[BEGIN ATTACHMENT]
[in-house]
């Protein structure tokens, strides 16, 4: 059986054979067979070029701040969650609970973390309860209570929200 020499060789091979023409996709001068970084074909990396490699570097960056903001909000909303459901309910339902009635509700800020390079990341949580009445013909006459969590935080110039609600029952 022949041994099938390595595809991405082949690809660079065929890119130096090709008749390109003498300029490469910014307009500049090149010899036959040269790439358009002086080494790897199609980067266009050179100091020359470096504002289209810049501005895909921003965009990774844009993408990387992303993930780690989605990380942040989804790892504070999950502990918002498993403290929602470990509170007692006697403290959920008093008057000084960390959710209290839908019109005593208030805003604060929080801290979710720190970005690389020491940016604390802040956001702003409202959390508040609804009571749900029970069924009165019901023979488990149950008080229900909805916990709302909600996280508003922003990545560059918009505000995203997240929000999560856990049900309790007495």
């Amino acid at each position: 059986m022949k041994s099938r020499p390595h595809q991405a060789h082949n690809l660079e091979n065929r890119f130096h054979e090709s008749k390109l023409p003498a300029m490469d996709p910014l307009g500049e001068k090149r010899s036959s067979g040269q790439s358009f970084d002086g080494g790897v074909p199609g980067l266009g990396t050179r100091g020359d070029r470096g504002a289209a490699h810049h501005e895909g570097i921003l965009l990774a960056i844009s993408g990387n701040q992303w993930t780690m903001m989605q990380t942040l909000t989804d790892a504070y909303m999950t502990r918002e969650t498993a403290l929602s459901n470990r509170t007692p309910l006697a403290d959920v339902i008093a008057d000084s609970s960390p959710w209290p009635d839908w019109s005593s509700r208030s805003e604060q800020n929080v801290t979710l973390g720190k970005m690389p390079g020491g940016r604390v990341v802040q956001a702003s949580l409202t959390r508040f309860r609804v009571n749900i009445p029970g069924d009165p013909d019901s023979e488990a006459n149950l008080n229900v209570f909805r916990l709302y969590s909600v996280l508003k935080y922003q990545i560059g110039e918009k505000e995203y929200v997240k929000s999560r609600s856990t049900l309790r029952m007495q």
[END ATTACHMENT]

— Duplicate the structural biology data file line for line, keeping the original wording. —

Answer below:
[in-house]
């Protein structure tokens, strides 16, 4: 059986054979067979070029701040969650609970973390309860209570929200 020499060789091979023409996709001068970084074909990396490699570097960056903001909000909303459901309910339902009635509700800020390079990341949580009445013909006459969590935080110039609600029952 022949041994099938390595595809991405082949690809660079065929890119130096090709008749390109003498300029490469910014307009500049090149010899036959040269790439358009002086080494790897199609980067266009050179100091020359470096504002289209810049501005895909921003965009990774844009993408990387992303993930780690989605990380942040989804790892504070999950502990918002498993403290929602470990509170007692006697403290959920008093008057000084960390959710209290839908019109005593208030805003604060929080801290979710720190970005690389020491940016604390802040956001702003409202959390508040609804009571749900029970069924009165019901023979488990149950008080229900909805916990709302909600996280508003922003990545560059918009505000995203997240929000999560856990049900309790007495």
């Amino acid at each position: 059986m022949k041994s099938r020499p390595h595809q991405a060789h082949n690809l660079e091979n065929r890119f130096h054979e090709s008749k390109l023409p003498a300029m490469d996709p910014l307009g500049e001068k090149r010899s036959s067979g040269q790439s358009f970084d002086g080494g790897v074909p199609g980067l266009g990396t050179r100091g020359d070029r470096g504002a289209a490699h810049h501005e895909g570097i921003l965009l990774a960056i844009s993408g990387n701040q992303w993930t780690m903001m989605q990380t942040l909000t989804d790892a504070y909303m999950t502990r918002e969650t498993a403290l929602s459901n470990r509170t007692p309910l006697a403290d959920v339902i008093a008057d000084s609970s960390p959710w209290p009635d839908w019109s005593s509700r208030s805003e604060q800020n929080v801290t979710l973390g720190k970005m690389p390079g020491g940016r604390v990341v802040q956001a702003s949580l409202t959390r508040f309860r609804v009571n749900i009445p029970g069924d009165p013909d019901s023979e488990a006459n149950l008080n229900v209570f909805r916990l709302y969590s909600v996280l508003k935080y922003q990545i560059g110039e918009k505000e995203y929200v997240k929000s999560r609600s856990t049900l309790r029952m007495q």